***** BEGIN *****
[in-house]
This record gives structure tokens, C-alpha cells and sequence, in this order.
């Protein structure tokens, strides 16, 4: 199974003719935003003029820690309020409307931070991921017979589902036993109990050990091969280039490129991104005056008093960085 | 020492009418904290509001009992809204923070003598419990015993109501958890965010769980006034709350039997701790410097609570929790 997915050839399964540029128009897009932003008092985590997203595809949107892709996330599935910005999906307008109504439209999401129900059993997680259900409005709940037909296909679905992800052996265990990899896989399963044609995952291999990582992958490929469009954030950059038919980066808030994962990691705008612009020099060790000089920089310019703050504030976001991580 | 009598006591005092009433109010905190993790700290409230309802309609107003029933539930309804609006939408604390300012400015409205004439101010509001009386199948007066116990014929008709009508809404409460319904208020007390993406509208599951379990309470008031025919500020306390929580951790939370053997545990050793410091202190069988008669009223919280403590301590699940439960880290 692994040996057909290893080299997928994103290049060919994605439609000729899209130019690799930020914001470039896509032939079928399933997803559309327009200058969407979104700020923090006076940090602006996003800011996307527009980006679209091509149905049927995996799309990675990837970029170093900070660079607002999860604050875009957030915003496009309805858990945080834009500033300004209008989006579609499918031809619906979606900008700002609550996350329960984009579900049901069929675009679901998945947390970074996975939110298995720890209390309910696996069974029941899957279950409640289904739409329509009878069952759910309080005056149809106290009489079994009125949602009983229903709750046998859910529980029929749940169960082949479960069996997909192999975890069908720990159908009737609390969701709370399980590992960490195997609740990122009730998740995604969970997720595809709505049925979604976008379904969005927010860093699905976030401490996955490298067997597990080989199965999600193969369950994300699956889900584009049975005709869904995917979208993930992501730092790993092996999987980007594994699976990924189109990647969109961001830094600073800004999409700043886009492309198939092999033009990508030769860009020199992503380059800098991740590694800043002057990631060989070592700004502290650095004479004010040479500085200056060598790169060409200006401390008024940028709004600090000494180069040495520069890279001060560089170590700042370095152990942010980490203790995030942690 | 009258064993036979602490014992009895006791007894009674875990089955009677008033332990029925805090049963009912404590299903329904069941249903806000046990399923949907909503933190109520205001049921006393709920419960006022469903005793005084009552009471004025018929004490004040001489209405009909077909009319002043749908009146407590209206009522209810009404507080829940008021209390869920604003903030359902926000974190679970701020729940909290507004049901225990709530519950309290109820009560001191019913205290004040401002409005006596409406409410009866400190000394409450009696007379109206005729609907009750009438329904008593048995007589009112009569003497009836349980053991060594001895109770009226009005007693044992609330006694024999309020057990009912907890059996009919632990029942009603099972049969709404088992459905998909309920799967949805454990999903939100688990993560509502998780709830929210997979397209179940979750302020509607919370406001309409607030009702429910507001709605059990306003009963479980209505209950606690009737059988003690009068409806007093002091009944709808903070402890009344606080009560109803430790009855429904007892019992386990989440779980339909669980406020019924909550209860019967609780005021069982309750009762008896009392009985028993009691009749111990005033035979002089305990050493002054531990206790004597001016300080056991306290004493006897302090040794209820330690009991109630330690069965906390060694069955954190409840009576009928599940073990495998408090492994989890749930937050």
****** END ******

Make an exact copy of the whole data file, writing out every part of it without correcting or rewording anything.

[in-house]
This record gives structure tokens, C-alpha cells and sequence, in this order.
């Protein structure tokens, strides 16, 4: 199974003719935003003029820690309020409307931070991921017979589902036993109990050990091969280039490129991104005056008093960085 | 020492009418904290509001009992809204923070003598419990015993109501958890965010769980006034709350039997701790410097609570929790 997915050839399964540029128009897009932003008092985590997203595809949107892709996330599935910005999906307008109504439209999401129900059993997680259900409005709940037909296909679905992800052996265990990899896989399963044609995952291999990582992958490929469009954030950059038919980066808030994962990691705008612009020099060790000089920089310019703050504030976001991580 | 009598006591005092009433109010905190993790700290409230309802309609107003029933539930309804609006939408604390300012400015409205004439101010509001009386199948007066116990014929008709009508809404409460319904208020007390993406509208599951379990309470008031025919500020306390929580951790939370053997545990050793410091202190069988008669009223919280403590301590699940439960880290 692994040996057909290893080299997928994103290049060919994605439609000729899209130019690799930020914001470039896509032939079928399933997803559309327009200058969407979104700020923090006076940090602006996003800011996307527009980006679209091509149905049927995996799309990675990837970029170093900070660079607002999860604050875009957030915003496009309805858990945080834009500033300004209008989006579609499918031809619906979606900008700002609550996350329960984009579900049901069929675009679901998945947390970074996975939110298995720890209390309910696996069974029941899957279950409640289904739409329509009878069952759910309080005056149809106290009489079994009125949602009983229903709750046998859910529980029929749940169960082949479960069996997909192999975890069908720990159908009737609390969701709370399980590992960490195997609740990122009730998740995604969970997720595809709505049925979604976008379904969005927010860093699905976030401490996955490298067997597990080989199965999600193969369950994300699956889900584009049975005709869904995917979208993930992501730092790993092996999987980007594994699976990924189109990647969109961001830094600073800004999409700043886009492309198939092999033009990508030769860009020199992503380059800098991740590694800043002057990631060989070592700004502290650095004479004010040479500085200056060598790169060409200006401390008024940028709004600090000494180069040495520069890279001060560089170590700042370095152990942010980490203790995030942690 | 009258064993036979602490014992009895006791007894009674875990089955009677008033332990029925805090049963009912404590299903329904069941249903806000046990399923949907909503933190109520205001049921006393709920419960006022469903005793005084009552009471004025018929004490004040001489209405009909077909009319002043749908009146407590209206009522209810009404507080829940008021209390869920604003903030359902926000974190679970701020729940909290507004049901225990709530519950309290109820009560001191019913205290004040401002409005006596409406409410009866400190000394409450009696007379109206005729609907009750009438329904008593048995007589009112009569003497009836349980053991060594001895109770009226009005007693044992609330006694024999309020057990009912907890059996009919632990029942009603099972049969709404088992459905998909309920799967949805454990999903939100688990993560509502998780709830929210997979397209179940979750302020509607919370406001309409607030009702429910507001709605059990306003009963479980209505209950606690009737059988003690009068409806007093002091009944709808903070402890009344606080009560109803430790009855429904007892019992386990989440779980339909669980406020019924909550209860019967609780005021069982309750009762008896009392009985028993009691009749111990005033035979002089305990050493002054531990206790004597001016300080056991306290004493006897302090040794209820330690009991109630330690069965906390060694069955954190409840009576009928599940073990495998408090492994989890749930937050």